Religious Right allies in Congress are quietly trying to alter the tax code to permit church-based electioneering in advance of November's elections to help right-wing candidates, Americans United for Separation of Church and State charged today.
At issue is a 50-year-old provision in federal tax law that bars non-profit groups, including houses of worship, from endorsing or opposing candidates for public office.
U.S. Rep. Walter B. Jones (R-N.C.) has repeatedly introduced legislation to repeal the measure, but the House has shown little interest in it. The Jones bill was voted down in October of 2002, and Jones has not been able to engineer another vote since then.
Frustrated, Jones and his supporters are insisting that his measure be inserted into a corporate tax reform bill. According to a report in The Hill newspaper, 131 members of the House back the Jones effort and have written to Speaker Dennis Hastert (R-Ill.) pressing for action. They want to put the change into the omnibus tax bill during conference negotiations.
Meanwhile, in the Senate, U.S. Sen. Charles Grassley (R-Iowa) is also pushing for adoption of the change during the conference process.
"This is a backdoor ploy to recruit America's houses of worship into partisan politicking," said Americans United Executive Director Barry W. Lynn. "Jones and his allies can't win on the floor of either house, so they're trying this scheme to circumvent the legislative process."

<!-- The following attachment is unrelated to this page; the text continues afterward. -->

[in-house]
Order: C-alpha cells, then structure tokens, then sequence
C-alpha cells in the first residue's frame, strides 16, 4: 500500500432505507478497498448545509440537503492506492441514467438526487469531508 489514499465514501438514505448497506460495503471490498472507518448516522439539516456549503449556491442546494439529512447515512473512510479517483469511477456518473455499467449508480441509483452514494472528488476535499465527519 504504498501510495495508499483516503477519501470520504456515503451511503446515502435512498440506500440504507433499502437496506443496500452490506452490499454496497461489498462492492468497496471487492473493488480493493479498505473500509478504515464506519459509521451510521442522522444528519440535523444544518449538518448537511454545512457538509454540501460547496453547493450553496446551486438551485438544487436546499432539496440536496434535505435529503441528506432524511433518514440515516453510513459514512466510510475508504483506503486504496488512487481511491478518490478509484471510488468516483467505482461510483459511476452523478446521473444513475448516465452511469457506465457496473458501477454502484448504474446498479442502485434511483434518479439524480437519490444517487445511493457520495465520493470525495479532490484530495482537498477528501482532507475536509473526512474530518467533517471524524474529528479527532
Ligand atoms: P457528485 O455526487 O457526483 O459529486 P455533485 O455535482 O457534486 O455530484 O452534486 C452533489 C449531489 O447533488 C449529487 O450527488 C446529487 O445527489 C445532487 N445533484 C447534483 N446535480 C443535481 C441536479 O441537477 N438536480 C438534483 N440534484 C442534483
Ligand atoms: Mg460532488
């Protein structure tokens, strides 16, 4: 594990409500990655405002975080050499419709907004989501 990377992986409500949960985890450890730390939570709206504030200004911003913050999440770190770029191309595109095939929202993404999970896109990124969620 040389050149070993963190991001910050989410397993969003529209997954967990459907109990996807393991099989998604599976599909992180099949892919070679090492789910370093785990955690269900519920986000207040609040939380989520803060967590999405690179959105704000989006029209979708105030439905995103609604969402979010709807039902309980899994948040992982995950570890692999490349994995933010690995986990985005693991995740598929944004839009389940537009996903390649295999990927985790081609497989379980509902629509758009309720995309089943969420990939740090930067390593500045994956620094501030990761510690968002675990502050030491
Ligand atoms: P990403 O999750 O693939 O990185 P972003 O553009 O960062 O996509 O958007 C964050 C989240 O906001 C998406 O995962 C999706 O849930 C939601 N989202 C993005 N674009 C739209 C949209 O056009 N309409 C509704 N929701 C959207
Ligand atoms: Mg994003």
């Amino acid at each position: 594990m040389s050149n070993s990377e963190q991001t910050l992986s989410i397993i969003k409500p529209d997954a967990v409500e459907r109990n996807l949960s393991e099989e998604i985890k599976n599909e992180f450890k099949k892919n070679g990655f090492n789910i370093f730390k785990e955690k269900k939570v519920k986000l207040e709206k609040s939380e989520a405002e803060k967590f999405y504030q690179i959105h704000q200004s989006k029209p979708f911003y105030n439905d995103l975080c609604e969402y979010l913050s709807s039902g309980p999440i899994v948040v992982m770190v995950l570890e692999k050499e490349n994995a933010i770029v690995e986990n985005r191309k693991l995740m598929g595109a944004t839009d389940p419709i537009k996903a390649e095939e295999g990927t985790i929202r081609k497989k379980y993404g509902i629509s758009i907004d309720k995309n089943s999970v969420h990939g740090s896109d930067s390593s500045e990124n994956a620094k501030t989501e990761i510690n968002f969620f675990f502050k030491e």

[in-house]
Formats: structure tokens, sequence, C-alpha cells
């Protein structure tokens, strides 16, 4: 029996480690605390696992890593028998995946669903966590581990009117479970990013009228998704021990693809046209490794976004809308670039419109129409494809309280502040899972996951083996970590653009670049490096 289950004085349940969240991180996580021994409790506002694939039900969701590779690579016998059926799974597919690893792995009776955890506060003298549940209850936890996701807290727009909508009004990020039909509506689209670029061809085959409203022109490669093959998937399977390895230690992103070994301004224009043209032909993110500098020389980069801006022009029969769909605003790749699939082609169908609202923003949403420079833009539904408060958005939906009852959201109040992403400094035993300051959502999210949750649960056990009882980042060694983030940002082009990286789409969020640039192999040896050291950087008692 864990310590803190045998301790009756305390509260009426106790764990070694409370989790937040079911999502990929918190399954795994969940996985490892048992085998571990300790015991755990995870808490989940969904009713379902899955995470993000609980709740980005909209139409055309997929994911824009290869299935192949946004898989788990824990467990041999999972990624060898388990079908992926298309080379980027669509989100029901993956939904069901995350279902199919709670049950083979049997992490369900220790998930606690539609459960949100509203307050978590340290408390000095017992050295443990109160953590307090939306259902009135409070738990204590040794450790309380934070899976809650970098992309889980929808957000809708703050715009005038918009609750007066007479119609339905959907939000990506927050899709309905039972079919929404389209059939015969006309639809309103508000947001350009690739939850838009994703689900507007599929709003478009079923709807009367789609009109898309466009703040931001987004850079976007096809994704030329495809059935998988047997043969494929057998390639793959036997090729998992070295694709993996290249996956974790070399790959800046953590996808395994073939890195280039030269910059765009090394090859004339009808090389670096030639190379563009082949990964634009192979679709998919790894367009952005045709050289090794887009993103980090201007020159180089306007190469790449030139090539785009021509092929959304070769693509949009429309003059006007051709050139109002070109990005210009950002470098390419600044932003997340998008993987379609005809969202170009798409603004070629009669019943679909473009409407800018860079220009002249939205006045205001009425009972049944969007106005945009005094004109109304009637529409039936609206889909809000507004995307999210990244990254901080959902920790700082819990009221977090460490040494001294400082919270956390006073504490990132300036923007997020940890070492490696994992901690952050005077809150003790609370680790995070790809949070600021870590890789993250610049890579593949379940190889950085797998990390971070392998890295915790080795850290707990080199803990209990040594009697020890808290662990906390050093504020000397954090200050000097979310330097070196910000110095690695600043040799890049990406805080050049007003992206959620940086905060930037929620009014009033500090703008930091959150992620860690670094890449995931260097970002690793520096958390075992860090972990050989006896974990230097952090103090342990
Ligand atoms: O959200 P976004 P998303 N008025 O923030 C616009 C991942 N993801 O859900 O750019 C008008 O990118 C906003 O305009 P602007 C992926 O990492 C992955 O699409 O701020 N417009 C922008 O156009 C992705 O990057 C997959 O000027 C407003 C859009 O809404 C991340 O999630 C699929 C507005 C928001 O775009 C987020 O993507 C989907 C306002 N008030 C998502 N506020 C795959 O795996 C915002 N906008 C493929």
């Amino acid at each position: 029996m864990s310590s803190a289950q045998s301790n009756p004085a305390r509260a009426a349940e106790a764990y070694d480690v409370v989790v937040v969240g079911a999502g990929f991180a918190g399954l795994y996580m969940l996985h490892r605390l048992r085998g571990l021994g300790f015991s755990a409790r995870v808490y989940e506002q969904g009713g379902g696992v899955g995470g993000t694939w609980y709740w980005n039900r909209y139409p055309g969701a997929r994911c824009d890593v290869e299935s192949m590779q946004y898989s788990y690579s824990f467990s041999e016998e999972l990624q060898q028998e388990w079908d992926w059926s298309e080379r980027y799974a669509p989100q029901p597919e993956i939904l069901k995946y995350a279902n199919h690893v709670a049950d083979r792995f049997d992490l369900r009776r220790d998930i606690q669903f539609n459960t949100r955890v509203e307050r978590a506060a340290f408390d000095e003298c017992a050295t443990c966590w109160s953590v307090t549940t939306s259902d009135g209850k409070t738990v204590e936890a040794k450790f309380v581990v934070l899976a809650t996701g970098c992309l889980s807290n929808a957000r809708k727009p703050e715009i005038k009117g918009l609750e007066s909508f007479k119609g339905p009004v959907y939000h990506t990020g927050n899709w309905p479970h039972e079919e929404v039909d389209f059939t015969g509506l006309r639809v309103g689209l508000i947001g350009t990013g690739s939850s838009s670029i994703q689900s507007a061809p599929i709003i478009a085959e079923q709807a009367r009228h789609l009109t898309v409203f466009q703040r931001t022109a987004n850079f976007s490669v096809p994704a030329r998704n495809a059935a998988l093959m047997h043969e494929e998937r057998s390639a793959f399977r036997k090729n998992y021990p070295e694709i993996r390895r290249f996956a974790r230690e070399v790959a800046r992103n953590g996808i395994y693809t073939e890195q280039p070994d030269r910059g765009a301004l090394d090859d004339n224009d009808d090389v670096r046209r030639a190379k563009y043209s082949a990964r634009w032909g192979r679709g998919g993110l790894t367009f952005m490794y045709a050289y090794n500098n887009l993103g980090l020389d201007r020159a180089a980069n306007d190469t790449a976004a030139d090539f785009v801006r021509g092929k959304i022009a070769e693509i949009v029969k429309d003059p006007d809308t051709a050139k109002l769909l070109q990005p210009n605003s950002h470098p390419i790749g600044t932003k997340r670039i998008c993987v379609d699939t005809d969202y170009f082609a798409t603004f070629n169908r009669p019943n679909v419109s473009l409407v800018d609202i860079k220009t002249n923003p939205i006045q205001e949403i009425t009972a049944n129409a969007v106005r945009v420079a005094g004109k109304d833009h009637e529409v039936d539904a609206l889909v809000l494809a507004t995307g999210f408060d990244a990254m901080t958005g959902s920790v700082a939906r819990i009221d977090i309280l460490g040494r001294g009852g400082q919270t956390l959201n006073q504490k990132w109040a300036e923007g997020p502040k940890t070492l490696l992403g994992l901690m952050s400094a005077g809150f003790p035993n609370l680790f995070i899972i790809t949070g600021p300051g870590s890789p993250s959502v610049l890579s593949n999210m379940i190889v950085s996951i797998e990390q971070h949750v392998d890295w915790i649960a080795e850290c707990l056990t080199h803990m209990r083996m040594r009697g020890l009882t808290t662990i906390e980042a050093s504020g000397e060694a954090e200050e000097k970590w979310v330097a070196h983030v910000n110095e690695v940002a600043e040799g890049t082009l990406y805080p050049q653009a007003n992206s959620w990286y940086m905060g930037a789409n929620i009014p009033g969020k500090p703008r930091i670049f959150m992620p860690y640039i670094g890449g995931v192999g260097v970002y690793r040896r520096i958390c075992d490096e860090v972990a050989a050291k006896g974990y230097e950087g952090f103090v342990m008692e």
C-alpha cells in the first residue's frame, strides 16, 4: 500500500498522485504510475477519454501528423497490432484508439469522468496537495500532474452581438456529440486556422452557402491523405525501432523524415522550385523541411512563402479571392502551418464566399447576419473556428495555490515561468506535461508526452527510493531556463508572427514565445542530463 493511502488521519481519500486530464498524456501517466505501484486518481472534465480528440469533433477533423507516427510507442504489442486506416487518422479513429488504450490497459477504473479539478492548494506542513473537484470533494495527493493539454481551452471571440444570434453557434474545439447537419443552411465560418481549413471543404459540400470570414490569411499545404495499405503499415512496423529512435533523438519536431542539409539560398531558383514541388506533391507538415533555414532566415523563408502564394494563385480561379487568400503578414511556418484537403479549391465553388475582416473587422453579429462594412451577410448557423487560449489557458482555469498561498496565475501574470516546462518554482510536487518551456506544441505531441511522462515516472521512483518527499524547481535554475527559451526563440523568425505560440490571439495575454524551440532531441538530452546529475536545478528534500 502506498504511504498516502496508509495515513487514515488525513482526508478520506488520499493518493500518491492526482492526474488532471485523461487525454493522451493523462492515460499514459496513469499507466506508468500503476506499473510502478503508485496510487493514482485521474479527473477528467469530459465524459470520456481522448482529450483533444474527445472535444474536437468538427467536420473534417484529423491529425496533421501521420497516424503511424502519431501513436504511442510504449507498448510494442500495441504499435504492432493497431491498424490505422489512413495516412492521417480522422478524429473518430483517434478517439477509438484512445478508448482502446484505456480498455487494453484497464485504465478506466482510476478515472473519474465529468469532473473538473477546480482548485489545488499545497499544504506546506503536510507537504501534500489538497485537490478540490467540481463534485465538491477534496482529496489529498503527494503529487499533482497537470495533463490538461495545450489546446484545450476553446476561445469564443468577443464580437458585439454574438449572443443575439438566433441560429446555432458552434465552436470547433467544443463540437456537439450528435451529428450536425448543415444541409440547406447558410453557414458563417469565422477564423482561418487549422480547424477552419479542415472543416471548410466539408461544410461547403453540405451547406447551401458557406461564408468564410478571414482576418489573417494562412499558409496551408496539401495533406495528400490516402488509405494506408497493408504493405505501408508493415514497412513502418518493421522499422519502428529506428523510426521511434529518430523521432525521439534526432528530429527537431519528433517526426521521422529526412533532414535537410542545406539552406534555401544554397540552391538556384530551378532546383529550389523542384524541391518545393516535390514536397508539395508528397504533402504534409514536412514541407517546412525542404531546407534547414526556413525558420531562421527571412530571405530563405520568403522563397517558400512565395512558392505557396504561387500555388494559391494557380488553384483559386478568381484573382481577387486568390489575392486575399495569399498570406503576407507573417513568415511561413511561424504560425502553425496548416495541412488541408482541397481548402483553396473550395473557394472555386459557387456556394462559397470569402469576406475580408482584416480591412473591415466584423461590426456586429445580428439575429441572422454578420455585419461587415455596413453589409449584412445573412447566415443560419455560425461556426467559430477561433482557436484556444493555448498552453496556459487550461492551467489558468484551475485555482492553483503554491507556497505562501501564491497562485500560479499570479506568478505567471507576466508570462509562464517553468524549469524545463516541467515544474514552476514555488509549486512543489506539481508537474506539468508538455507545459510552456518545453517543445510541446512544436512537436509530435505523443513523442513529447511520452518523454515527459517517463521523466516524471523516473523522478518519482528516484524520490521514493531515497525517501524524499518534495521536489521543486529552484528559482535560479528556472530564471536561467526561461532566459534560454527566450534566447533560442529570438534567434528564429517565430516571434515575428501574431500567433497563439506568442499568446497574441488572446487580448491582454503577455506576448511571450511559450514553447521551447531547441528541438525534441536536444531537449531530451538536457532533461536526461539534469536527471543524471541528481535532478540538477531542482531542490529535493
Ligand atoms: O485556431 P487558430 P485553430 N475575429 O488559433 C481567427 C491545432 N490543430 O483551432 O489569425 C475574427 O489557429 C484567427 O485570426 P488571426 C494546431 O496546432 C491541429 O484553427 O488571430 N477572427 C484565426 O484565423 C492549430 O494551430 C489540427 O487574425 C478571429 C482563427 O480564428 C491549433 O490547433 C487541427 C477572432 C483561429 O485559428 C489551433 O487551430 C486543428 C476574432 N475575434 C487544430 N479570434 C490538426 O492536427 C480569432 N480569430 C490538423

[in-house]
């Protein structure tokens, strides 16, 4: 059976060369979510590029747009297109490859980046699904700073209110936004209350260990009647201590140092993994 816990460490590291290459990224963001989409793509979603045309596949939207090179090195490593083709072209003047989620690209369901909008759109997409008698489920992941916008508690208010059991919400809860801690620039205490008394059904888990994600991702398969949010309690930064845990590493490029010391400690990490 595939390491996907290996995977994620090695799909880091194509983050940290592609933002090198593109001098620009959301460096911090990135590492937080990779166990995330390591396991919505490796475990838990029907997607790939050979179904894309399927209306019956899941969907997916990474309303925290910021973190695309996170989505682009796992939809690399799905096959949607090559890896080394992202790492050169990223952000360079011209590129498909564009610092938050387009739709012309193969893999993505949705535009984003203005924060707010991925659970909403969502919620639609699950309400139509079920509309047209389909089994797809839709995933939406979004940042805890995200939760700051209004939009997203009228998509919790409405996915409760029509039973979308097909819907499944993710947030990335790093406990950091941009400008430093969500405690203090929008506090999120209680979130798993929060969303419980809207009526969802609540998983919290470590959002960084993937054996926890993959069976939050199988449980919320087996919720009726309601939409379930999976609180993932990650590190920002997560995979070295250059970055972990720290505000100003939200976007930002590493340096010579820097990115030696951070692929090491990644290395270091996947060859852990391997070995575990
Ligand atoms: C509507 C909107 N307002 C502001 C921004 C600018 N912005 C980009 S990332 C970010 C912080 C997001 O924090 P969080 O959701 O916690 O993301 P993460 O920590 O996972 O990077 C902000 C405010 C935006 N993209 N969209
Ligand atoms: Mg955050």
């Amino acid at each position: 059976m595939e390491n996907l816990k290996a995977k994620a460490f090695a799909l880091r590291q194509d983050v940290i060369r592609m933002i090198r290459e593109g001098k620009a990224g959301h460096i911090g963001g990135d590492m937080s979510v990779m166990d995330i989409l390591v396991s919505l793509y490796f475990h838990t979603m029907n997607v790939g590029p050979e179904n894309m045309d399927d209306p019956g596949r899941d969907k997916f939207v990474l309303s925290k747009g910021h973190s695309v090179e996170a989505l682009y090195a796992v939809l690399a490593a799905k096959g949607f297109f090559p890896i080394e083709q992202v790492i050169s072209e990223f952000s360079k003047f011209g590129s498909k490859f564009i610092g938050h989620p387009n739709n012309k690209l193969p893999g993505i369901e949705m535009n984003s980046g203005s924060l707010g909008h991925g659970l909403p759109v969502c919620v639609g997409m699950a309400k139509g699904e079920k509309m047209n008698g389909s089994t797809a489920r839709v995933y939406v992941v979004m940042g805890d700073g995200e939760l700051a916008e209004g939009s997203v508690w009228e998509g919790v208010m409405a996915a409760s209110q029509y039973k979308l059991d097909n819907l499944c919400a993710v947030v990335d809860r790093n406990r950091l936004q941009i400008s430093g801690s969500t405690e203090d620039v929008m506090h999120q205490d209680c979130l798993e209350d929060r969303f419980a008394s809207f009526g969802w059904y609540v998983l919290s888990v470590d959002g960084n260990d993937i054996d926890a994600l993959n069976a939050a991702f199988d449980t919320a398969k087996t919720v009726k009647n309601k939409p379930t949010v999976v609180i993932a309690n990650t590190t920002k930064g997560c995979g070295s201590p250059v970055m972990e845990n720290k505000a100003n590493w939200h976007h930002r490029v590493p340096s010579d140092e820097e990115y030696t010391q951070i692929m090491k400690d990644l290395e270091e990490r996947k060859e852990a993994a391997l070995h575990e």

Lynn noted that Jones has been upfront about the partisan nature of his goals: He believes repealing the no-politicking rule will lead to the election of more conservative Republicans.
In a column published in July, Religious Right leader Paul Weyrich observed, "Jones is...convinced that the passage of his bill means the difference between victory and defeat for the president and many Senate candidates. One prime example is his colleague Rep. Richard Burr, who is running for the seat vacated by Sen. John Edwards, the Democratic vice-presidential nominee."
Lynn said that while Jones frequently wraps his bill in lofty rhetoric about free speech, his real goal is to use churches to engineer election victories for Religious Right candidates.
"This bill has nothing to do with free speech," said Lynn. "It is merely a vehicle for Jones and his supporters to build church-based political machines. He would corrupt the mission of the church by changing the focus from the spiritual to the political."
Americans United for Separation of Church and State is a religious liberty watchdog group based in Washington, D.C. Founded in 1947, the organization educates Americans about the importance of church-state separation in safeguarding religious freedom.
Americans United is a religious liberty watchdog group based in Washington, D.C. Founded in 1947, the organization educates Americans about the importance of church-state separation in safeguarding religious freedom.